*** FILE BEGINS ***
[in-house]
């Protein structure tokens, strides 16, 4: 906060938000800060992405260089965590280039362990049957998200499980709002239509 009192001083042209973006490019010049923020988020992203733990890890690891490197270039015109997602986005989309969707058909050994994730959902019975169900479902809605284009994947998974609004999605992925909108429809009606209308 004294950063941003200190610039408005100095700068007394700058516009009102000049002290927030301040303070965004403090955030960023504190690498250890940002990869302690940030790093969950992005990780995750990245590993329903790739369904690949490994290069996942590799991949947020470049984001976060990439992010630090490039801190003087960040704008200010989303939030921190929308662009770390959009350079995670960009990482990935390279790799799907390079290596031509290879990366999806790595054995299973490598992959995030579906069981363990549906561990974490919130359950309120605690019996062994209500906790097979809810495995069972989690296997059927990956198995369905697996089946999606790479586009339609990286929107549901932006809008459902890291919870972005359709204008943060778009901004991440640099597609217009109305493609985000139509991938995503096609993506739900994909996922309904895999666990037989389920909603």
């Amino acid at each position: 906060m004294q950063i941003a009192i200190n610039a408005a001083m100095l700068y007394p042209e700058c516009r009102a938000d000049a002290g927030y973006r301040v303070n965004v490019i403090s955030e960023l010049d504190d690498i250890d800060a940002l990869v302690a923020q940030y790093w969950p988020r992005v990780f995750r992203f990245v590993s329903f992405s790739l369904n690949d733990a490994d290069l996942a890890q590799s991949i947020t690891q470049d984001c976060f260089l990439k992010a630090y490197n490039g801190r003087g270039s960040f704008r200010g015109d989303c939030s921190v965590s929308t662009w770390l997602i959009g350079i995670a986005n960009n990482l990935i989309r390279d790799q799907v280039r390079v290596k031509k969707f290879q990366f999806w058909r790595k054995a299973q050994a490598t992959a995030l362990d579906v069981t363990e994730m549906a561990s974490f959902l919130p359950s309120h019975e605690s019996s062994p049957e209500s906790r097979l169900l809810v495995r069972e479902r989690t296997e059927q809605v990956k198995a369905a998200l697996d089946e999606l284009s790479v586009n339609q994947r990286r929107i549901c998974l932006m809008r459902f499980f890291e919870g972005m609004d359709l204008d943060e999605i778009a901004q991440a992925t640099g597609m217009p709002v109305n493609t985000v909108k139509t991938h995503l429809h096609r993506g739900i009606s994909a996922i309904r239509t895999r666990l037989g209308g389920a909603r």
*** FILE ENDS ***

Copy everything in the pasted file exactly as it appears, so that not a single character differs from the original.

[in-house]
């Protein structure tokens, strides 16, 4: 906060938000800060992405260089965590280039362990049957998200499980709002239509 009192001083042209973006490019010049923020988020992203733990890890690891490197270039015109997602986005989309969707058909050994994730959902019975169900479902809605284009994947998974609004999605992925909108429809009606209308 004294950063941003200190610039408005100095700068007394700058516009009102000049002290927030301040303070965004403090955030960023504190690498250890940002990869302690940030790093969950992005990780995750990245590993329903790739369904690949490994290069996942590799991949947020470049984001976060990439992010630090490039801190003087960040704008200010989303939030921190929308662009770390959009350079995670960009990482990935390279790799799907390079290596031509290879990366999806790595054995299973490598992959995030579906069981363990549906561990974490919130359950309120605690019996062994209500906790097979809810495995069972989690296997059927990956198995369905697996089946999606790479586009339609990286929107549901932006809008459902890291919870972005359709204008943060778009901004991440640099597609217009109305493609985000139509991938995503096609993506739900994909996922309904895999666990037989389920909603």
């Amino acid at each position: 906060m004294q950063i941003a009192i200190n610039a408005a001083m100095l700068y007394p042209e700058c516009r009102a938000d000049a002290g927030y973006r301040v303070n965004v490019i403090s955030e960023l010049d504190d690498i250890d800060a940002l990869v302690a923020q940030y790093w969950p988020r992005v990780f995750r992203f990245v590993s329903f992405s790739l369904n690949d733990a490994d290069l996942a890890q590799s991949i947020t690891q470049d984001c976060f260089l990439k992010a630090y490197n490039g801190r003087g270039s960040f704008r200010g015109d989303c939030s921190v965590s929308t662009w770390l997602i959009g350079i995670a986005n960009n990482l990935i989309r390279d790799q799907v280039r390079v290596k031509k969707f290879q990366f999806w058909r790595k054995a299973q050994a490598t992959a995030l362990d579906v069981t363990e994730m549906a561990s974490f959902l919130p359950s309120h019975e605690s019996s062994p049957e209500s906790r097979l169900l809810v495995r069972e479902r989690t296997e059927q809605v990956k198995a369905a998200l697996d089946e999606l284009s790479v586009n339609q994947r990286r929107i549901c998974l932006m809008r459902f499980f890291e919870g972005m609004d359709l204008d943060e999605i778009a901004q991440a992925t640099g597609m217009p709002v109305n493609t985000v909108k139509t991938h995503l429809h096609r993506g739900i009606s994909a996922i309904r239509t895999r666990l037989g209308g389920a909603r």